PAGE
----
Though some retainer practice physicians may perform concierge services (usually the ones charging well over the usual $1,500 fee), the terms are not the same. Many retainer physicians will assist in coordinating specialist appointments, but this is as far as they go. In fact, some "cash only" physicians perform concierge services to attract more patients, and some doctors (even insurances based physicians) will charge an extra-fee for some concierge services, such as a house call.

Boutique medicine is also completely different. Again, from Wikipedia: "A boutique is a small shopping outlet, especially one that specializes in elite and fashionable items such as clothing and jewelry. It can also refer to a specialized firm such as a boutique investment bank or boutique law firm. In the strictest sense of the word, boutiques would be one-of-a-kind but more generally speaking, some chains can be referred to as boutiques if they specialize in particularly stylish offerings."

I think the key words in this definition are "specialized" "stylish" and "elite." The first word is something commonplace in medicine, but the latter two words are something usually not associated with medical practice. "Luxury" is also implied in the word "boutique."

Thus, in my opinion, a boutique doctor is one that specializes in unique, often luxurious services, that are not offered by others and which will therefore cost a little extra. These services include, but are not limited to, cosmetic procedures (Botox, laser hair removal), medical spa services, comprehensive screenings (i.e. body scans), and herbs or supplements. Though both retainer and concierge physicians may provide boutique services, this is generally not the norm. In fact, many insurance based primary care physicians have started to add these services as a way of keeping their practice running. (Ethics could be questioned here as well).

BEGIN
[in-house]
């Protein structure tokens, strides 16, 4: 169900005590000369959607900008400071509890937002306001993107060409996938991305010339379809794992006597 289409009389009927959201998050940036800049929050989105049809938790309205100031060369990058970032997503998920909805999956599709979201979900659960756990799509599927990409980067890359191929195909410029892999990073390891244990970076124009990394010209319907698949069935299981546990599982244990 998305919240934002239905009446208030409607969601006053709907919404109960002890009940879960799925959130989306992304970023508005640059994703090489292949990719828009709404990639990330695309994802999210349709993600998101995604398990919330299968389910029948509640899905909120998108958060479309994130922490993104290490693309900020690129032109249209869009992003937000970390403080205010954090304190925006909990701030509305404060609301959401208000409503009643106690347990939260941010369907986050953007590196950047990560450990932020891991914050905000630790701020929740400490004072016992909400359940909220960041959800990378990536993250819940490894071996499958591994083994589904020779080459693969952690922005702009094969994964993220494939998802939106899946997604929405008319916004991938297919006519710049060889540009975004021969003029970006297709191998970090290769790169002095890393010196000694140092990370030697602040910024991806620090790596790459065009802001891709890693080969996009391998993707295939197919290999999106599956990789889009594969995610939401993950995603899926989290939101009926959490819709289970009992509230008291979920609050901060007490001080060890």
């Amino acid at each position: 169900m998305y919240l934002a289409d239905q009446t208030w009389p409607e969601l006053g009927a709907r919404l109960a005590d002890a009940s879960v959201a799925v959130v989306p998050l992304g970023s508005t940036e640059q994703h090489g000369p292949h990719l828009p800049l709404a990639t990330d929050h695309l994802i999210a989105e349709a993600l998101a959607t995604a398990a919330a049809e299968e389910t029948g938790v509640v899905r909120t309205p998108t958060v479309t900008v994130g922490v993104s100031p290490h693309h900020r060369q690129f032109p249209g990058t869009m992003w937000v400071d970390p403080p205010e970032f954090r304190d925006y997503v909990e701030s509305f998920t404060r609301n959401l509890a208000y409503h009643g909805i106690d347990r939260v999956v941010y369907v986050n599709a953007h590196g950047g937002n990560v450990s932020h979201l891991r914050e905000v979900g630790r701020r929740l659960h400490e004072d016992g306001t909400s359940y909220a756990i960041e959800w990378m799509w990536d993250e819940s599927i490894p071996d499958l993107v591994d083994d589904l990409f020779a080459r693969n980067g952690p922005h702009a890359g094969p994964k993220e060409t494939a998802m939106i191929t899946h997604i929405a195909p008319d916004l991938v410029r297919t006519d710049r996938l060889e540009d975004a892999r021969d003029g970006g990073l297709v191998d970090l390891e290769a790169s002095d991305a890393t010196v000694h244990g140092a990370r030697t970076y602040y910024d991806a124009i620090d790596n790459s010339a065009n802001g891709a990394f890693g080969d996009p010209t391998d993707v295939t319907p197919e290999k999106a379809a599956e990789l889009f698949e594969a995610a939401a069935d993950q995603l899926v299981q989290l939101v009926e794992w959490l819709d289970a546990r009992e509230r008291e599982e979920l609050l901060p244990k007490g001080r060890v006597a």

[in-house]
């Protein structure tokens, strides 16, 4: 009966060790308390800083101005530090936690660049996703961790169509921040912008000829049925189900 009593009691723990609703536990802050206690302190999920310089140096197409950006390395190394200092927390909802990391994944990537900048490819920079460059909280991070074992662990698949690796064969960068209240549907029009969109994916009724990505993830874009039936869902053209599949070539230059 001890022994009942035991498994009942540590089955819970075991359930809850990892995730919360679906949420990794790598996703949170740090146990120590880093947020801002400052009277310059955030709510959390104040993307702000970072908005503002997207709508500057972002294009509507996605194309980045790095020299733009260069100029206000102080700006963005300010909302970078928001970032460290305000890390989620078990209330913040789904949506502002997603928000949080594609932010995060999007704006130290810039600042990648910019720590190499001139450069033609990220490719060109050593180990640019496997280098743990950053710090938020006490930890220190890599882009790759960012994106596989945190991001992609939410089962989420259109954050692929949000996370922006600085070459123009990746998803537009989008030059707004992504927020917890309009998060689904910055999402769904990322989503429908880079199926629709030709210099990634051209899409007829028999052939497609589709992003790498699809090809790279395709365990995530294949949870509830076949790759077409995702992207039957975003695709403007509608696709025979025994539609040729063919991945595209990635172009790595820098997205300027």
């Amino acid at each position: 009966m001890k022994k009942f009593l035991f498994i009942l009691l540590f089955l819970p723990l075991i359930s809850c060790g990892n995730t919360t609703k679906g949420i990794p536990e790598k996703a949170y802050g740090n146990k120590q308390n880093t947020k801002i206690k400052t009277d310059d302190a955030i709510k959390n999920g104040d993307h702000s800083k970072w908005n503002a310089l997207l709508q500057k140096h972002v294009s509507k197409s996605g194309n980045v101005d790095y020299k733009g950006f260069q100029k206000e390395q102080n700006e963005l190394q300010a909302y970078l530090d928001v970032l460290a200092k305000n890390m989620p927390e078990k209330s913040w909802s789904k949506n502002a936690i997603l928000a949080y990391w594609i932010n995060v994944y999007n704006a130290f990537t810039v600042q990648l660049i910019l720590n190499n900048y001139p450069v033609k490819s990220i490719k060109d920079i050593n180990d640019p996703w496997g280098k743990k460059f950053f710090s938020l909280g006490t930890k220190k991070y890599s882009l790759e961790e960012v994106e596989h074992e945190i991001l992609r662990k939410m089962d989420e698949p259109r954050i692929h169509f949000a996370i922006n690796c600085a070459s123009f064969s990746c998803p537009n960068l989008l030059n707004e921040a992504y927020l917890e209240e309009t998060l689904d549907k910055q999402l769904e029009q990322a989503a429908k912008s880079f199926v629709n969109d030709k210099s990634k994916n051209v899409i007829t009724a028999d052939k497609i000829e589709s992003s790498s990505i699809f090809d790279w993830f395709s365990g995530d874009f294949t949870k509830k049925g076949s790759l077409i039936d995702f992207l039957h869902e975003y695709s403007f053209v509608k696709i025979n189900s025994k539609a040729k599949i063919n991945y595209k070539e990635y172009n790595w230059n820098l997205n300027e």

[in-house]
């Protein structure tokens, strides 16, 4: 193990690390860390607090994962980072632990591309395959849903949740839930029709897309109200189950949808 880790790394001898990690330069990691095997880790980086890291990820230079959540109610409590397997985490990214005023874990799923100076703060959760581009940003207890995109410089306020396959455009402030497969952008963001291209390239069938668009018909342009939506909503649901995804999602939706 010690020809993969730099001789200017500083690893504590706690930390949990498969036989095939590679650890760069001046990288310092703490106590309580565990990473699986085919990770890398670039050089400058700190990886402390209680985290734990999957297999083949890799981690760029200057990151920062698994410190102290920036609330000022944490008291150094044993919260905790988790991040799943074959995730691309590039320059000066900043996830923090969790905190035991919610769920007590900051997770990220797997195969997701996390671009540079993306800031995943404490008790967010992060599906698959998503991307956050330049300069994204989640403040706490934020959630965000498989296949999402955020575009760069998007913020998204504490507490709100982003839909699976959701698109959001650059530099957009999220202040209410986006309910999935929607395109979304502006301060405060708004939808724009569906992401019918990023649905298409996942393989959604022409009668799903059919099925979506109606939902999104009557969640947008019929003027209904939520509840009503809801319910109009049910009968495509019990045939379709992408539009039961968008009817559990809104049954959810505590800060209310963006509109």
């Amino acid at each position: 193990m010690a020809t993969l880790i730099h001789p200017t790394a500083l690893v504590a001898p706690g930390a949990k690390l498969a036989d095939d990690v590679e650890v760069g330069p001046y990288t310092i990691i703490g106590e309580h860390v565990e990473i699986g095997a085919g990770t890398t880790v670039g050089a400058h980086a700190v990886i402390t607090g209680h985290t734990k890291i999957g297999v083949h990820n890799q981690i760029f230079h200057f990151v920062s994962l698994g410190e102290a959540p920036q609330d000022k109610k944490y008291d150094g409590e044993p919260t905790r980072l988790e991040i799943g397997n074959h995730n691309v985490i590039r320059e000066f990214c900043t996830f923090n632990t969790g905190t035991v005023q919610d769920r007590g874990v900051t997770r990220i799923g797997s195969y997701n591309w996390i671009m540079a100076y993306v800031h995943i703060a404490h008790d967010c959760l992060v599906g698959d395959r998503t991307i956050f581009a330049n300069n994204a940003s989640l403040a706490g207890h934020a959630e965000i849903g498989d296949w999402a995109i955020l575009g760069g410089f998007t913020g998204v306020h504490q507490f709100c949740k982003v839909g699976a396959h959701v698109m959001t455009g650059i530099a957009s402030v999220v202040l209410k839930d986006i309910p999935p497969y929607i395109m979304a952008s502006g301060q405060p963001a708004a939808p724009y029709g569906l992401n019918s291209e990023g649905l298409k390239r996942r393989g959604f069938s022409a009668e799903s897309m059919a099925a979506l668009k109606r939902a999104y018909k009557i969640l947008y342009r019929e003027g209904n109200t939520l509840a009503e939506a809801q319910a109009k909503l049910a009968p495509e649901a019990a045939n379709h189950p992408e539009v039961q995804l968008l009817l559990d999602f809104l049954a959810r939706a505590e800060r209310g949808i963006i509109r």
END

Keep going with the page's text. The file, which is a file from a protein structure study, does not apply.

I am not arguing that retainer medicine is the solution for all of our nation's health care woes. It certainly is not. However, given that it solves some of the issues with third party payers, is a model that continues to grow, and patients and providers enrolled seem to be very satisfied; it is something that deserves attention.

Another model that is garnering some attention is direct access primary care. In this model, patients pay a monthly fee (usually about $70/month) and receive enhanced access and communication as well as primary care and urgent care services. Though the cost is slightly less ($1,500/yr vs. $840/yr) and access to your personal may not be 24/7, this is a similar model to the retainer concept. (Proponents have called this retainer medicine for the masses).

Thus, using terms "concierge" and "boutique" that have connotations of elitism, luxury and unnecessary care synonymously with retainer medicine discredits a potentially viable health care model for many Americans. I would request that physicians, policy makers and journalists no longer use these terms as if they were the same.

Matthew Mintz, MD, is a Fellow of the American College of Physicians. He is board certified in internal medicine and has been practicing for more than a decade. He is also an Associate Professor of Medicine at an academic medical center on the East Coast. His time is split between teaching medical students and residents, and caring for patients. This post originally appeared at Dr. Mintz' Blog. Conflict-of-interest disclosures are available here.

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Blog log

Members of the American College of Physicians contribute posts from their own sites to ACP Internistand ACP Hospitalist. Contributors include:

Albert Fuchs, MD
Albert Fuchs, MD, FACP, graduated from the University of California, Los Angeles School of Medicine, where he also did his internal medicine training. Certified by the American Board of Internal Medicine, Dr. Fuchs spent three years as a full-time faculty member at UCLA School of Medicine before opening his private practice in Beverly Hills in 2000.

And Thus, It Begins
Amanda Xi, ACP Medical Student Member, is a first-year medical student at the OUWB School of Medicine, charter class of 2015, in Rochester, Mich., from which she which chronicles her journey through medical training from day 1 of medical school.

Auscultation